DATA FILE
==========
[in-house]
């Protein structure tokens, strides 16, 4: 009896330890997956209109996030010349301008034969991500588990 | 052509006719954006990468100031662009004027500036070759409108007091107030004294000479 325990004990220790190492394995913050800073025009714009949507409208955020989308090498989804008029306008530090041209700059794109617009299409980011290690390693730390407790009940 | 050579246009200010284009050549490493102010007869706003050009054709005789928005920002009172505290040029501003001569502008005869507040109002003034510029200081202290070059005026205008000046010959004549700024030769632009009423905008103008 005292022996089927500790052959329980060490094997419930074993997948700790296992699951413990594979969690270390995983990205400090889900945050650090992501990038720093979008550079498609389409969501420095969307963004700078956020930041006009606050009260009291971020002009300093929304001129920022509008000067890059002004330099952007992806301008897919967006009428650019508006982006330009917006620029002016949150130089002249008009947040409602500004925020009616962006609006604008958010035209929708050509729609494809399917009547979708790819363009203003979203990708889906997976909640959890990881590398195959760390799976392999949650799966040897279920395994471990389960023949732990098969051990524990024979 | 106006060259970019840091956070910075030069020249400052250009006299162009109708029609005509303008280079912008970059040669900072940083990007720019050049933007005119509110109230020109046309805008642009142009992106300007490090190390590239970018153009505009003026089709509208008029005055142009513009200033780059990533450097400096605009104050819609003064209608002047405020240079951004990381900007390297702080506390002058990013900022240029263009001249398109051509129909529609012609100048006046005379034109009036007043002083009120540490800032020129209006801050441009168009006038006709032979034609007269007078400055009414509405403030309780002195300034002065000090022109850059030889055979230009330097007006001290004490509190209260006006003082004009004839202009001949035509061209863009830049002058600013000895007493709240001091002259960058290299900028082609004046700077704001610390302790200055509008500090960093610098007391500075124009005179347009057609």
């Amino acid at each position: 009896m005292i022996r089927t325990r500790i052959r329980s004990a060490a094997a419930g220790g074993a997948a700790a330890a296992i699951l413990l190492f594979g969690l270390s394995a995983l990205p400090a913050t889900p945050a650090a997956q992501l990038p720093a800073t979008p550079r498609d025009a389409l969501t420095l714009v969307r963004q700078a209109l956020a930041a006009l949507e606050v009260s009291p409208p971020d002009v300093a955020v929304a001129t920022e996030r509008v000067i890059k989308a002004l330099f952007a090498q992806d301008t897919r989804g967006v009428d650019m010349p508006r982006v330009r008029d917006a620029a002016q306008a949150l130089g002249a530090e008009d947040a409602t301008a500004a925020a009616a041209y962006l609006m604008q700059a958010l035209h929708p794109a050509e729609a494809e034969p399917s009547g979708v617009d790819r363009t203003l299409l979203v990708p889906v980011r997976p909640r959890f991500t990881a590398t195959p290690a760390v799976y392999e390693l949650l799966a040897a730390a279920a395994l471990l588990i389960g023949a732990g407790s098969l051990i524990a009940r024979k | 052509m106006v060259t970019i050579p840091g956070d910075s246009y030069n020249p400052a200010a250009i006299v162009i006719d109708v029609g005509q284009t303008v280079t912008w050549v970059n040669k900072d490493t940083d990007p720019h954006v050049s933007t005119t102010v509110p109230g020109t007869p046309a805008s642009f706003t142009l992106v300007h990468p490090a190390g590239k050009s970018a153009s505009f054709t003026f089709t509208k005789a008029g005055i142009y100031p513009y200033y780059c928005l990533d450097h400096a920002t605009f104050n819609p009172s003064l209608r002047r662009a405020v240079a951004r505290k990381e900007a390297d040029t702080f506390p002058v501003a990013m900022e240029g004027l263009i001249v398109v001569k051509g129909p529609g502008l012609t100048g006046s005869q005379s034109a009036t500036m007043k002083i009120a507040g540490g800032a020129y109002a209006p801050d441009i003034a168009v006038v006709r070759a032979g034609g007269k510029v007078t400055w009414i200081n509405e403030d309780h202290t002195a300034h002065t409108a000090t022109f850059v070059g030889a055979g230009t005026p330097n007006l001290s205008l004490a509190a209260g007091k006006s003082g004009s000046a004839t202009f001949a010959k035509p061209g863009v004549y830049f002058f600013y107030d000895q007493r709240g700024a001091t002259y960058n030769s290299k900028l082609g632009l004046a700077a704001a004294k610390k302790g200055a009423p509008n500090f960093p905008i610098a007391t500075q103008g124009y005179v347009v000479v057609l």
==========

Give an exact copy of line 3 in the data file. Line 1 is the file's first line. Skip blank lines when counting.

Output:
């Amino acid at each position: 009896m005292i022996r089927t325990r500790i052959r329980s004990a060490a094997a419930g220790g074993a997948a700790a330890a296992i699951l413990l190492f594979g969690l270390s394995a995983l990205p400090a913050t889900p945050a650090a997956q992501l990038p720093a800073t979008p550079r498609d025009a389409l969501t420095l714009v969307r963004q700078a209109l956020a930041a006009l949507e606050v009260s009291p409208p971020d002009v300093a955020v929304a001129t920022e996030r509008v000067i890059k989308a002004l330099f952007a090498q992806d301008t897919r989804g967006v009428d650019m010349p508006r982006v330009r008029d917006a620029a002016q306008a949150l130089g002249a530090e008009d947040a409602t301008a500004a925020a009616a041209y962006l609006m604008q700059a958010l035209h929708p794109a050509e729609a494809e034969p399917s009547g979708v617009d790819r363009t203003l299409l979203v990708p889906v980011r997976p909640r959890f991500t990881a590398t195959p290690a760390v799976y392999e390693l949650l799966a040897a730390a279920a395994l471990l588990i389960g023949a732990g407790s098969l051990i524990a009940r024979k | 052509m106006v060259t970019i050579p840091g956070d910075s246009y030069n020249p400052a200010a250009i006299v162009i006719d109708v029609g005509q284009t303008v280079t912008w050549v970059n040669k900072d490493t940083d990007p720019h954006v050049s933007t005119t102010v509110p109230g020109t007869p046309a805008s642009f706003t142009l992106v300007h990468p490090a190390g590239k050009s970018a153009s505009f054709t003026f089709t509208k005789a008029g005055i142009y100031p513009y200033y780059c928005l990533d450097h400096a920002t605009f104050n819609p009172s003064l209608r002047r662009a405020v240079a951004r505290k990381e900007a390297d040029t702080f506390p002058v501003a990013m900022e240029g004027l263009i001249v398109v001569k051509g129909p529609g502008l012609t100048g006046s005869q005379s034109a009036t500036m007043k002083i009120a507040g540490g800032a020129y109002a209006p801050d441009i003034a168009v006038v006709r070759a032979g034609g007269k510029v007078t400055w009414i200081n509405e403030d309780h202290t002195a300034h002065t409108a000090t022109f850059v070059g030889a055979g230009t005026p330097n007006l001290s205008l004490a509190a209260g007091k006006s003082g004009s000046a004839t202009f001949a010959k035509p061209g863009v004549y830049f002058f600013y107030d000895q007493r709240g700024a001091t002259y960058n030769s290299k900028l082609g632009l004046a700077a704001a004294k610390k302790g200055a009423p509008n500090f960093p905008i610098a007391t500075q103008g124009y005179v347009v000479v057609l």